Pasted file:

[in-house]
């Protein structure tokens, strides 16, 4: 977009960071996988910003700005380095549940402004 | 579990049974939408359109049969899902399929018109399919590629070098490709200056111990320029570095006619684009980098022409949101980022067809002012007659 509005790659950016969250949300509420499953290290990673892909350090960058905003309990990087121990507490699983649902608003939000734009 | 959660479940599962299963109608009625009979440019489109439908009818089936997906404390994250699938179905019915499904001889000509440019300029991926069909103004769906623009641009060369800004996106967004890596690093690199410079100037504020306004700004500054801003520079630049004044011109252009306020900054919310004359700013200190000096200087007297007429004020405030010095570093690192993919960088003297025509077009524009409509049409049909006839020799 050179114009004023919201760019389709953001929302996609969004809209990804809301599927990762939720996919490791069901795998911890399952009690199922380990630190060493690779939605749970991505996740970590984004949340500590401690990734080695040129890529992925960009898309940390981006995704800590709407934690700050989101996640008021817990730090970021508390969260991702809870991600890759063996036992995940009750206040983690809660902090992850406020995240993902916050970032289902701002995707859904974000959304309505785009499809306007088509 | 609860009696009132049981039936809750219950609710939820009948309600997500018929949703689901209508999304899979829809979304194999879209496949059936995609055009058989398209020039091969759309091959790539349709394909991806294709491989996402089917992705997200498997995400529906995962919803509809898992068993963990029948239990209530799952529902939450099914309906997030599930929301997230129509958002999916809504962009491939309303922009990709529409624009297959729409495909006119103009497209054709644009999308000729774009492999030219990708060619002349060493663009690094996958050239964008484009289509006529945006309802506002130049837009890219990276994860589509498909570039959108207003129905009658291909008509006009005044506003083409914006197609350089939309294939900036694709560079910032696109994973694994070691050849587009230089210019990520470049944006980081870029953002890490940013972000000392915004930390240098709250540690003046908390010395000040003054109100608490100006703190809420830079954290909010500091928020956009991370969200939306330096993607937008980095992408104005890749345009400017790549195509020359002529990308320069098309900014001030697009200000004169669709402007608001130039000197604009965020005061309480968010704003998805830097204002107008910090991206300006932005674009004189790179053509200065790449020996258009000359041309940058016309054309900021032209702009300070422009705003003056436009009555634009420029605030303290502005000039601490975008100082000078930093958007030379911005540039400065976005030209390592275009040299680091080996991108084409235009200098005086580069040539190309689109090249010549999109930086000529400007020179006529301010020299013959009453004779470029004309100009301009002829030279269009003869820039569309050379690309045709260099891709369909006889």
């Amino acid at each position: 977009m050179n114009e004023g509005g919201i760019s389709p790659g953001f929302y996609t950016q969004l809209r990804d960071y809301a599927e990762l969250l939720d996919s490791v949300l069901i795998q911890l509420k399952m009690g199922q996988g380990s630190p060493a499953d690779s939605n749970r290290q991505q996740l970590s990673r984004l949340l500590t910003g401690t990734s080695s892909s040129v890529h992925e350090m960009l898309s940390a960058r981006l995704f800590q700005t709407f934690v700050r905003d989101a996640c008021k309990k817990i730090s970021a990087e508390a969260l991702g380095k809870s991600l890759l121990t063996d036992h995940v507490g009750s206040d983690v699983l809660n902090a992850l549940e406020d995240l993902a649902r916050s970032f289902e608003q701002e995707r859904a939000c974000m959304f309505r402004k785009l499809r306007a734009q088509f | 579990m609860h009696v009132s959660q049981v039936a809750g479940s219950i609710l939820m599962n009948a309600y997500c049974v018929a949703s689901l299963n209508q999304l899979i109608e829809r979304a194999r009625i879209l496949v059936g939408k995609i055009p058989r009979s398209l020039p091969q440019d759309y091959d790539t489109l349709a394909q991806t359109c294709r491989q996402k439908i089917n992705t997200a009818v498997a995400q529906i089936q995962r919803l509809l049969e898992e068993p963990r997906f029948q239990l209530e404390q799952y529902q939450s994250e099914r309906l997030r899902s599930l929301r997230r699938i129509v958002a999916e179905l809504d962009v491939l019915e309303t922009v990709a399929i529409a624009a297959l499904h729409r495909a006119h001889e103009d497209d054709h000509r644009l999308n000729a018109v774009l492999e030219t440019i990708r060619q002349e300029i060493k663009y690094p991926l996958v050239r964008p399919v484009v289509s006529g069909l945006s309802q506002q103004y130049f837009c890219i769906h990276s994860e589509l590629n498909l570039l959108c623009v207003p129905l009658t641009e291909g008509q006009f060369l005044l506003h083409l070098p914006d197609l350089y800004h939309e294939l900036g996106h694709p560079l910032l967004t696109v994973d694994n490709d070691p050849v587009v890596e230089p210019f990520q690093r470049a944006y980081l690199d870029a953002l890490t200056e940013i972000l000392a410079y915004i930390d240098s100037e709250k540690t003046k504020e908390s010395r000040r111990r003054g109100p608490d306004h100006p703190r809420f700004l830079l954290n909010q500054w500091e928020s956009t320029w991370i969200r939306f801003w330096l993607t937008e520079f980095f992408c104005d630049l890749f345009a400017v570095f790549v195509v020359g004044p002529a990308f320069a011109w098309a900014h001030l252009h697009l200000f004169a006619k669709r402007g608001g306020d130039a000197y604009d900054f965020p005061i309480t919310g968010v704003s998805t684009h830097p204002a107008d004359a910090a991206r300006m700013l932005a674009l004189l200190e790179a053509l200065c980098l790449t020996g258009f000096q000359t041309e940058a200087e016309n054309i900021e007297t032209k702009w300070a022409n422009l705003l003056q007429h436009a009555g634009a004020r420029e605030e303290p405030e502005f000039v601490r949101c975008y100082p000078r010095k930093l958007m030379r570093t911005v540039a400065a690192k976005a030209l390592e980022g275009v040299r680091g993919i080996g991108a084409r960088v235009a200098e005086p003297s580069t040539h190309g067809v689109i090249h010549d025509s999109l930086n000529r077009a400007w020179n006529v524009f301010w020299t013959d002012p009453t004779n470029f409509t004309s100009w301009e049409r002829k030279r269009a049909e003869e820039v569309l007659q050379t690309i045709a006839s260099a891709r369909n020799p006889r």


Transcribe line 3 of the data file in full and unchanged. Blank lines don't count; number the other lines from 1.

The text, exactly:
């Amino acid at each position: 977009m050179n114009e004023g509005g919201i760019s389709p790659g953001f929302y996609t950016q969004l809209r990804d960071y809301a599927e990762l969250l939720d996919s490791v949300l069901i795998q911890l509420k399952m009690g199922q996988g380990s630190p060493a499953d690779s939605n749970r290290q991505q996740l970590s990673r984004l949340l500590t910003g401690t990734s080695s892909s040129v890529h992925e350090m960009l898309s940390a960058r981006l995704f800590q700005t709407f934690v700050r905003d989101a996640c008021k309990k817990i730090s970021a990087e508390a969260l991702g380095k809870s991600l890759l121990t063996d036992h995940v507490g009750s206040d983690v699983l809660n902090a992850l549940e406020d995240l993902a649902r916050s970032f289902e608003q701002e995707r859904a939000c974000m959304f309505r402004k785009l499809r306007a734009q088509f | 579990m609860h009696v009132s959660q049981v039936a809750g479940s219950i609710l939820m599962n009948a309600y997500c049974v018929a949703s689901l299963n209508q999304l899979i109608e829809r979304a194999r009625i879209l496949v059936g939408k995609i055009p058989r009979s398209l020039p091969q440019d759309y091959d790539t489109l349709a394909q991806t359109c294709r491989q996402k439908i089917n992705t997200a009818v498997a995400q529906i089936q995962r919803l509809l049969e898992e068993p963990r997906f029948q239990l209530e404390q799952y529902q939450s994250e099914r309906l997030r899902s599930l929301r997230r699938i129509v958002a999916e179905l809504d962009v491939l019915e309303t922009v990709a399929i529409a624009a297959l499904h729409r495909a006119h001889e103009d497209d054709h000509r644009l999308n000729a018109v774009l492999e030219t440019i990708r060619q002349e300029i060493k663009y690094p991926l996958v050239r964008p399919v484009v289509s006529g069909l945006s309802q506002q103004y130049f837009c890219i769906h990276s994860e589509l590629n498909l570039l959108c623009v207003p129905l009658t641009e291909g008509q006009f060369l005044l506003h083409l070098p914006d197609l350089y800004h939309e294939l900036g996106h694709p560079l910032l967004t696109v994973d694994n490709d070691p050849v587009v890596e230089p210019f990520q690093r470049a944006y980081l690199d870029a953002l890490t200056e940013i972000l000392a410079y915004i930390d240098s100037e709250k540690t003046k504020e908390s010395r000040r111990r003054g109100p608490d306004h100006p703190r809420f700004l830079l954290n909010q500054w500091e928020s956009t320029w991370i969200r939306f801003w330096l993607t937008e520079f980095f992408c104005d630049l890749f345009a400017v570095f790549v195509v020359g004044p002529a990308f320069a011109w098309a900014h001030l252009h697009l200000f004169a006619k669709r402007g608001g306020d130039a000197y604009d900054f965020p005061i309480t919310g968010v704003s998805t684009h830097p204002a107008d004359a910090a991206r300006m700013l932005a674009l004189l200190e790179a053509l200065c980098l790449t020996g258009f000096q000359t041309e940058a200087e016309n054309i900021e007297t032209k702009w300070a022409n422009l705003l003056q007429h436009a009555g634009a004020r420029e605030e303290p405030e502005f000039v601490r949101c975008y100082p000078r010095k930093l958007m030379r570093t911005v540039a400065a690192k976005a030209l390592e980022g275009v040299r680091g993919i080996g991108a084409r960088v235009a200098e005086p003297s580069t040539h190309g067809v689109i090249h010549d025509s999109l930086n000529r077009a400007w020179n006529v524009f301010w020299t013959d002012p009453t004779n470029f409509t004309s100009w301009e049409r002829k030279r269009a049909e003869e820039v569309l007659q050379t690309i045709a006839s260099a891709r369909n020799p006889r």